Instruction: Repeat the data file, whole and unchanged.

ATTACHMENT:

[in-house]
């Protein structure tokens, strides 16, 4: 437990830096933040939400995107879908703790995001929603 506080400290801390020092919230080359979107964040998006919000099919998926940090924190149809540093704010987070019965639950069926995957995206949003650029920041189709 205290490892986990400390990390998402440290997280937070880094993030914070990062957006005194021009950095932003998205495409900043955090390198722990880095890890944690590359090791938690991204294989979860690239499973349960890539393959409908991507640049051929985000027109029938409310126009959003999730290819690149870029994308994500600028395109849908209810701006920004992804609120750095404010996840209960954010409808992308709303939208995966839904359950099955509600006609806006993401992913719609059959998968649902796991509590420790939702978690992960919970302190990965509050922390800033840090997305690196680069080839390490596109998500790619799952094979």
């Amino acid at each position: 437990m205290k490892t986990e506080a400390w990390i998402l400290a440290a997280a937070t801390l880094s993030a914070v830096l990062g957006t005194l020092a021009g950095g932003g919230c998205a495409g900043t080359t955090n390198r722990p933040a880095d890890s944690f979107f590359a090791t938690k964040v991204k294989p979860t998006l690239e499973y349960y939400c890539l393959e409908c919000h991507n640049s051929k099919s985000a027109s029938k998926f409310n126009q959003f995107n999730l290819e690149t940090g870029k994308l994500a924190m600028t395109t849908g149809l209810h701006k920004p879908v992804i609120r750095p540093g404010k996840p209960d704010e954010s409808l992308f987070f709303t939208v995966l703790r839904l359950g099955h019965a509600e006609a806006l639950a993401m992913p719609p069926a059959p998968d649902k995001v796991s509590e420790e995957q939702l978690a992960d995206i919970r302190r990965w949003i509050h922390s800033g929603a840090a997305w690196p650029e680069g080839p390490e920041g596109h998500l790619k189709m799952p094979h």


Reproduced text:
[in-house]
């Protein structure tokens, strides 16, 4: 437990830096933040939400995107879908703790995001929603 506080400290801390020092919230080359979107964040998006919000099919998926940090924190149809540093704010987070019965639950069926995957995206949003650029920041189709 205290490892986990400390990390998402440290997280937070880094993030914070990062957006005194021009950095932003998205495409900043955090390198722990880095890890944690590359090791938690991204294989979860690239499973349960890539393959409908991507640049051929985000027109029938409310126009959003999730290819690149870029994308994500600028395109849908209810701006920004992804609120750095404010996840209960954010409808992308709303939208995966839904359950099955509600006609806006993401992913719609059959998968649902796991509590420790939702978690992960919970302190990965509050922390800033840090997305690196680069080839390490596109998500790619799952094979």
């Amino acid at each position: 437990m205290k490892t986990e506080a400390w990390i998402l400290a440290a997280a937070t801390l880094s993030a914070v830096l990062g957006t005194l020092a021009g950095g932003g919230c998205a495409g900043t080359t955090n390198r722990p933040a880095d890890s944690f979107f590359a090791t938690k964040v991204k294989p979860t998006l690239e499973y349960y939400c890539l393959e409908c919000h991507n640049s051929k099919s985000a027109s029938k998926f409310n126009q959003f995107n999730l290819e690149t940090g870029k994308l994500a924190m600028t395109t849908g149809l209810h701006k920004p879908v992804i609120r750095p540093g404010k996840p209960d704010e954010s409808l992308f987070f709303t939208v995966l703790r839904l359950g099955h019965a509600e006609a806006l639950a993401m992913p719609p069926a059959p998968d649902k995001v796991s509590e420790e995957q939702l978690a992960d995206i919970r302190r990965w949003i509050h922390s800033g929603a840090a997305w690196p650029e680069g080839p390490e920041g596109h998500l790619k189709m799952p094979h």